Tuesday, 07 September 2010 23:00Here’s another tragic story about the failures of Obamacare, this time from right in my backyard in St. Petersburg, Fla.
During the health care debates, Democrats and Obama touted a provision that would cause insurance companies to cover pre-existing conditions. But as you can read in Tuesday’s St. Petersburg Times, it came with a catch.
It turns out premiums for pre-existing condition plans are proving to be way too expensive for most people when those plans are administered by the federal government.
Take Clyde Holladay in the St. Pete Times article. His premium for a plan that covers pre-existing heart conditions would cost him an astonishing $773 per month. The pricey coverage has turned most eligible people away from the program.
“Of the estimated 4 million Americans eligible for the program, only about 2,000 had applied as of Aug. 1 in the 23 states, including Florida, that opted to have the federal government run their plans,” the article says.
Healthcare isn’t going to be administered well or cheaply simply because the federal government controls it. We should have allowed states to reform and establish high-risk pools and reinsurance programs to guarantee that all Americans, regardless of pre-existing conditions or past medical history, have access to care.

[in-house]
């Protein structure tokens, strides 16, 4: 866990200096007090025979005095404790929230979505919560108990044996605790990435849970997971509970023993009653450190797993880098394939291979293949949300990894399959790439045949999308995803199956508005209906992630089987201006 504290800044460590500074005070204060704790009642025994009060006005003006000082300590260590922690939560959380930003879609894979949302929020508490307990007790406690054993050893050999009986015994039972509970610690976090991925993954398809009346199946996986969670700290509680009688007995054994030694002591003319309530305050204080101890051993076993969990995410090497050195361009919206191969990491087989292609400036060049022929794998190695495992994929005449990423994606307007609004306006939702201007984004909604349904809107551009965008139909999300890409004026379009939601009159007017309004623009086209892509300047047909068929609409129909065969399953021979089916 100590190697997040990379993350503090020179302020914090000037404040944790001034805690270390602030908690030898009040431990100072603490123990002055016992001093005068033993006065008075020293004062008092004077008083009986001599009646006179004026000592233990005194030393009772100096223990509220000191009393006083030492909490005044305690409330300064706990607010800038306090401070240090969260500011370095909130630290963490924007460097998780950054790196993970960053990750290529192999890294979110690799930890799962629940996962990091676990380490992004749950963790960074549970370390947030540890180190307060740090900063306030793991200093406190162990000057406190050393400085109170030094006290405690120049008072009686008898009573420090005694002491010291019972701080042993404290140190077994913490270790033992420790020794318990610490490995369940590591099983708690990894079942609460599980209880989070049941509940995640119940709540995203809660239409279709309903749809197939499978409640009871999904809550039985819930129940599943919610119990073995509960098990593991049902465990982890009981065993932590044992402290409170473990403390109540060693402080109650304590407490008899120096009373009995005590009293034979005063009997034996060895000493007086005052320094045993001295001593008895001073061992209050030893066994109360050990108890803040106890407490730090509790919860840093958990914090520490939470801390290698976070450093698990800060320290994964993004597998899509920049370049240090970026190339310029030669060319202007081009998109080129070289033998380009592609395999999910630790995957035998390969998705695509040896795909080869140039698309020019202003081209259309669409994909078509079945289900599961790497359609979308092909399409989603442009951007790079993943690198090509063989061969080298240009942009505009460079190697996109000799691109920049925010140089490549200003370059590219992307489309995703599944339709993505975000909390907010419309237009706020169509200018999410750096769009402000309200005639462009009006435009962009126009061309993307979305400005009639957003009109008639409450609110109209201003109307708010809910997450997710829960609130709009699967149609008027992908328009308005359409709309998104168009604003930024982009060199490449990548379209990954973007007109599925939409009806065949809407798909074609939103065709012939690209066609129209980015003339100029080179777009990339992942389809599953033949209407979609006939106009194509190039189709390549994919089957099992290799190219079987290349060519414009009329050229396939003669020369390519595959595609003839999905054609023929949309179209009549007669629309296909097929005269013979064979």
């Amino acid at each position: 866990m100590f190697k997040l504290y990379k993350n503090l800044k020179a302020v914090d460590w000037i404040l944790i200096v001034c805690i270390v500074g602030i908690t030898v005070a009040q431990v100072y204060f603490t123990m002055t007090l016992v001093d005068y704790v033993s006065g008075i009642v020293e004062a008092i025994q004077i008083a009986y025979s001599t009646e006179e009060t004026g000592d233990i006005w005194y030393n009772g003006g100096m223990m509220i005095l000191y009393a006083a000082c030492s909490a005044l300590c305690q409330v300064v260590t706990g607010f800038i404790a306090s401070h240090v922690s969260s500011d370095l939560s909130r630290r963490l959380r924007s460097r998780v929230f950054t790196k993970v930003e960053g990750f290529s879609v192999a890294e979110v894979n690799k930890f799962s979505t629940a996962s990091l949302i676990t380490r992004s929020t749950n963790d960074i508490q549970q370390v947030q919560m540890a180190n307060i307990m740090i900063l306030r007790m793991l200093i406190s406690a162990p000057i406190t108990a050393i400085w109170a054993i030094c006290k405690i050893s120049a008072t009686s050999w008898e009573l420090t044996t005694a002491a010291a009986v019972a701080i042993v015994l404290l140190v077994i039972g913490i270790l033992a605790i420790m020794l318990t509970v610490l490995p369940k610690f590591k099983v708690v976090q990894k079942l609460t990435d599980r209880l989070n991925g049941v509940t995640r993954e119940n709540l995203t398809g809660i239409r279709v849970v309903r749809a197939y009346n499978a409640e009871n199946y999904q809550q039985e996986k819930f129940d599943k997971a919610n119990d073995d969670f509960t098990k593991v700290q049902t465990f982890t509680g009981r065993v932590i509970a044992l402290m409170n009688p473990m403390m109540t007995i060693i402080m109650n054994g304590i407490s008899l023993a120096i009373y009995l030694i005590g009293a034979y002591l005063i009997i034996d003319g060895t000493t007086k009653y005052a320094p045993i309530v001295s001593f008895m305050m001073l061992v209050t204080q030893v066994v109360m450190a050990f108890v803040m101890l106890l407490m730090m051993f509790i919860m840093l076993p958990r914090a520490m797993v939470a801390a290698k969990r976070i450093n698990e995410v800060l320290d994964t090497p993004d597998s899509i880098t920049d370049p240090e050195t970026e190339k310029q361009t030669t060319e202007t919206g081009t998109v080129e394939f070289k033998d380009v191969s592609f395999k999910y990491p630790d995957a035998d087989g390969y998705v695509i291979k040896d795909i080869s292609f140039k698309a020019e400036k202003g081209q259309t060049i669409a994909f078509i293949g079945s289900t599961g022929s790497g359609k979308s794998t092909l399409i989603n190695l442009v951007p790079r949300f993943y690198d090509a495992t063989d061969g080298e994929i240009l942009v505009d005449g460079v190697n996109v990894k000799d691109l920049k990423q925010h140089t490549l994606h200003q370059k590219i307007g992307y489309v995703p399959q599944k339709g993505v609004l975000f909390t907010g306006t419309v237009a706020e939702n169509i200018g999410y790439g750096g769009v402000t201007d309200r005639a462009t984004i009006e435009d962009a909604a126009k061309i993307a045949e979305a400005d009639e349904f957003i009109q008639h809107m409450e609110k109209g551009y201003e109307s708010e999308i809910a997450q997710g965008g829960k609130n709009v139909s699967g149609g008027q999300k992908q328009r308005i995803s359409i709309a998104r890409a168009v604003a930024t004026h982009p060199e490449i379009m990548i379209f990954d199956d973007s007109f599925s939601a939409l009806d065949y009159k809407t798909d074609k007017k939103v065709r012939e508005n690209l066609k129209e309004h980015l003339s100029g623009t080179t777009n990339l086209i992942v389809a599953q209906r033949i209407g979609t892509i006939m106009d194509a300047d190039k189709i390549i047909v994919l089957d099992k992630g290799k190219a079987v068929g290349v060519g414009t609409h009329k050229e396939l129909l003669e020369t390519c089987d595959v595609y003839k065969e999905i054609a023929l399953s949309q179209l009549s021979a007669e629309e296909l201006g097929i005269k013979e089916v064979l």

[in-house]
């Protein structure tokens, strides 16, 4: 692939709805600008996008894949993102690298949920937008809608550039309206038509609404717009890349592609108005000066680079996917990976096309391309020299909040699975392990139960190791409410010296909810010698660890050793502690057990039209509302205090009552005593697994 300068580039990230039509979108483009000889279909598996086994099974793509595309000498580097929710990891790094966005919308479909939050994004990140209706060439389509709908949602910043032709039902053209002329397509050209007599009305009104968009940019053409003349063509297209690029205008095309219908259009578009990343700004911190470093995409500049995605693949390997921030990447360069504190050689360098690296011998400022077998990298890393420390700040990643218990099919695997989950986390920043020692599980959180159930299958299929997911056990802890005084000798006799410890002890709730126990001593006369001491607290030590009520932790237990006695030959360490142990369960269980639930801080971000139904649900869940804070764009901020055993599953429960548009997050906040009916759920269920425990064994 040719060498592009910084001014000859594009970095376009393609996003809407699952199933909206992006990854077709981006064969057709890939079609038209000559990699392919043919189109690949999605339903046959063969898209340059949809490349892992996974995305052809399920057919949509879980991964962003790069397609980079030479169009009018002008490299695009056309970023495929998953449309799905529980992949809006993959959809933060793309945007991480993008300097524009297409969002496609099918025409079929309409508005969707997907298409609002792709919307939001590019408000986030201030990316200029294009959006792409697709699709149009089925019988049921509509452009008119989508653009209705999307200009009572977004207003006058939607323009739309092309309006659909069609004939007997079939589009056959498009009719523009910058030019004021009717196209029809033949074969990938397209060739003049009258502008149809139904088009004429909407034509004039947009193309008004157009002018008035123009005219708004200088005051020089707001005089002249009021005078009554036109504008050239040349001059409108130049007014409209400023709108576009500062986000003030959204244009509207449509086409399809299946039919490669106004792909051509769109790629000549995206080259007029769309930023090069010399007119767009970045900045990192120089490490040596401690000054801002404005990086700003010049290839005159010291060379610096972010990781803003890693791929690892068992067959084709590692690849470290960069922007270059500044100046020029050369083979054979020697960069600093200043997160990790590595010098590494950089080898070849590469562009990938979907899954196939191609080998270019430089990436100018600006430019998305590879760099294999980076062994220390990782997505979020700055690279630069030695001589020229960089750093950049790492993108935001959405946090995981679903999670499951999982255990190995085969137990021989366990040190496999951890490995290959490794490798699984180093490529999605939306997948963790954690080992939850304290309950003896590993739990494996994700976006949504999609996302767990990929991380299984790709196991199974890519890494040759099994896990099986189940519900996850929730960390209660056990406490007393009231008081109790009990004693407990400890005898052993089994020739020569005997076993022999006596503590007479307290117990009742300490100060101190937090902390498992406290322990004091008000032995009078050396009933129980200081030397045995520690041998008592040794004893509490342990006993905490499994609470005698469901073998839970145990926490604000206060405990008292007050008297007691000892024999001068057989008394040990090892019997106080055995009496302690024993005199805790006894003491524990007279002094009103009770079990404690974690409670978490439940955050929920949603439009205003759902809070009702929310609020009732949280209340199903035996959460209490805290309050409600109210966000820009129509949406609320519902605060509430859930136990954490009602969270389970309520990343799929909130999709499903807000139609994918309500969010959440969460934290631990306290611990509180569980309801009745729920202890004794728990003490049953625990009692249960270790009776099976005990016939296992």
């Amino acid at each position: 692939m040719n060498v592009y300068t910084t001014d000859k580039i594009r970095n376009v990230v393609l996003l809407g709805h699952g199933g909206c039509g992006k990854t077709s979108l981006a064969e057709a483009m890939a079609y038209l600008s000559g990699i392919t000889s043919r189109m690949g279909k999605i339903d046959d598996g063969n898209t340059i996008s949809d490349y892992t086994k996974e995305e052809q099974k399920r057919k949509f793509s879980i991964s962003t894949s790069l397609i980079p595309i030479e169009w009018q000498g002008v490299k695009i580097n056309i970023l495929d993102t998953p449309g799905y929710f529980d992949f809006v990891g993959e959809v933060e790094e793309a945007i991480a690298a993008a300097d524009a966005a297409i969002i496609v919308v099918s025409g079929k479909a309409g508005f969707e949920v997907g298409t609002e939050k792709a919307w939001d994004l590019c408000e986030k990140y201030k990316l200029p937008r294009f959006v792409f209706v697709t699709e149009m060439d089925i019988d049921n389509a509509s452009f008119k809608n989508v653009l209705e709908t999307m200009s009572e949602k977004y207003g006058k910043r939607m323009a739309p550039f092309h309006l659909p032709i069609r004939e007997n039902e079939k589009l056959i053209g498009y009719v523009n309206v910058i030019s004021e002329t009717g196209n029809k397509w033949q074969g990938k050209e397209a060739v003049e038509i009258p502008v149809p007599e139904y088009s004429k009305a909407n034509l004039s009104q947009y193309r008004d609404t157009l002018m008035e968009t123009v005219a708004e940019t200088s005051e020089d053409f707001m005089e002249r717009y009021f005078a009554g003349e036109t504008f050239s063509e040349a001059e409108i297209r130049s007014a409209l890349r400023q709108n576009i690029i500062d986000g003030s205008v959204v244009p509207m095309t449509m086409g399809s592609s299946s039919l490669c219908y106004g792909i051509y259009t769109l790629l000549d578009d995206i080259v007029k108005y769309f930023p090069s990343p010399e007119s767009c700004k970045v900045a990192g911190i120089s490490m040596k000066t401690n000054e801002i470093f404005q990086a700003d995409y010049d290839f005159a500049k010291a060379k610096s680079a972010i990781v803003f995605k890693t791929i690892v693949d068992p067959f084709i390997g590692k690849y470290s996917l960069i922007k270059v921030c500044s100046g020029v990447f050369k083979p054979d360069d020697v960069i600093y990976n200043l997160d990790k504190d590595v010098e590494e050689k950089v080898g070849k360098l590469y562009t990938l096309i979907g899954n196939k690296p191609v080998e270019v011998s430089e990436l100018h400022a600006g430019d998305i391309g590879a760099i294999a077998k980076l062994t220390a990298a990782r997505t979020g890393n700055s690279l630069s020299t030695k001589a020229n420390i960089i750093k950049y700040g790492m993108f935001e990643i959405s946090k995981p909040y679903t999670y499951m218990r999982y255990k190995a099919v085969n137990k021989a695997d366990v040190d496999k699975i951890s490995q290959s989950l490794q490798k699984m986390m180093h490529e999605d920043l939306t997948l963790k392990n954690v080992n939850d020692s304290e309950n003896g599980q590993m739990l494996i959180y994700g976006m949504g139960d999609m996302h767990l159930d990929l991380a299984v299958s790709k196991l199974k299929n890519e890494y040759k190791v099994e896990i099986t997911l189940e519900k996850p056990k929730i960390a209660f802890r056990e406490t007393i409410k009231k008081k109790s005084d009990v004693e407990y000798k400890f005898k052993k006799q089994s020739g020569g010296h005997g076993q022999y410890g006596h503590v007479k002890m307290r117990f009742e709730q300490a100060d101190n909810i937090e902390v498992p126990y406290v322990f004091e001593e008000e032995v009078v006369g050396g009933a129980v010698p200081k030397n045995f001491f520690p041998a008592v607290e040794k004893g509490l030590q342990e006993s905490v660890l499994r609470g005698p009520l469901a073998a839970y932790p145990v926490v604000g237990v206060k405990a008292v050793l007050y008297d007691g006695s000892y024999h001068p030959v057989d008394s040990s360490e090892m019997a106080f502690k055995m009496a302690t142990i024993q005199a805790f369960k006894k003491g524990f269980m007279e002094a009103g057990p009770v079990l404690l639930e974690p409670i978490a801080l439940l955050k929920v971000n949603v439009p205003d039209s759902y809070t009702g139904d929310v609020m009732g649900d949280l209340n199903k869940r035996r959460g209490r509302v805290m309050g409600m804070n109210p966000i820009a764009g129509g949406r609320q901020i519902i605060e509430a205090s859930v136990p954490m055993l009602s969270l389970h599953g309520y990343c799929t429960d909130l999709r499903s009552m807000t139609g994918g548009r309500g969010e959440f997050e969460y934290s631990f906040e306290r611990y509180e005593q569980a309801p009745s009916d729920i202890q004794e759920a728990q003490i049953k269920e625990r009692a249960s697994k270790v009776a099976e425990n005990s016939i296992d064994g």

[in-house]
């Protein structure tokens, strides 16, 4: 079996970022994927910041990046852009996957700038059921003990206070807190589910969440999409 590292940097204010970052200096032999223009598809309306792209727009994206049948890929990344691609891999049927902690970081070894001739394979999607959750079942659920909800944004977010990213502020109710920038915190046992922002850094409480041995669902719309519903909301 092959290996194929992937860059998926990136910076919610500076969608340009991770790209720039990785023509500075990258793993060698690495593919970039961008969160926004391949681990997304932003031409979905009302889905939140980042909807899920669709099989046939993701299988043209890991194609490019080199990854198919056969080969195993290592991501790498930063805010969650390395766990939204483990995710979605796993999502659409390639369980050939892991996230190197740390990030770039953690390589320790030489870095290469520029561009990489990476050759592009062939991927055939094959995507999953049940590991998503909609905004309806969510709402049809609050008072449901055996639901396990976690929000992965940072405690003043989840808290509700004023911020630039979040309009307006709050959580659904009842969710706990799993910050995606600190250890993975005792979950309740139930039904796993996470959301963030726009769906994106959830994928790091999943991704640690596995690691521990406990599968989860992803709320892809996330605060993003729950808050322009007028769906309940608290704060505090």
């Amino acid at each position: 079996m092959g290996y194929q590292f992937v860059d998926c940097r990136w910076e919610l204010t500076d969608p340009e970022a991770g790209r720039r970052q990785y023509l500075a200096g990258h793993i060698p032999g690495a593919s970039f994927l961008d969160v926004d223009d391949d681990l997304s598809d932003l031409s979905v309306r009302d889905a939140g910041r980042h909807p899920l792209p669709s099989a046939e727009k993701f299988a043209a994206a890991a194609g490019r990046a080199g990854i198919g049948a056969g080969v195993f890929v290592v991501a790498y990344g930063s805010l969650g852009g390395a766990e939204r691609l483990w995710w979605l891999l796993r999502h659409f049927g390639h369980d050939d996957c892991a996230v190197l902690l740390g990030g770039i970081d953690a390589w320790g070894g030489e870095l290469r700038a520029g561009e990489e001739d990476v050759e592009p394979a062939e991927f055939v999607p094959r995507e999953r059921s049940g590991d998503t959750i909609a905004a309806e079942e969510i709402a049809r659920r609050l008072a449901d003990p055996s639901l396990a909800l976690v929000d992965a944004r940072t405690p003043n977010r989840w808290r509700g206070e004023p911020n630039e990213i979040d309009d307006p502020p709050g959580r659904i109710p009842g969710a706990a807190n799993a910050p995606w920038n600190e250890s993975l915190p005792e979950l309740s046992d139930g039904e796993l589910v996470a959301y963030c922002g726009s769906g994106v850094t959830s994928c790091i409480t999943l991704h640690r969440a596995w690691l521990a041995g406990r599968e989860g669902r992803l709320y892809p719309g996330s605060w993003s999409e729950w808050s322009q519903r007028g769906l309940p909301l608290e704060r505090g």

There are several issues I support that would help make health care more accessible and affordable, such as: Expanding community health centers; Letting employers join together to provide coverage; Encouraging preventive care; And eliminating the waste, fraud and abuse in federal health programs that makes up about 10 percent of health care spending.
Obamacare was sold with false promises and impressions that people were going to get free health care. Every day, Americans are waking up to find that Obamacare spends a lot but solves very little. Just ask Mr. Holladay.UPDATE: Not surprisingly, insurers are raising premiums as much as 20 percent to pass along the costs of Obamacare to its customers. "Congress's landmark refashioning of U.S. health coverage, which passed in March after a brutal fight, is causing them to pass on more costs to consumers than Democrats predicted. The rate increases largely apply to policies for individuals and small businesses," writes the Wall Street Journal.
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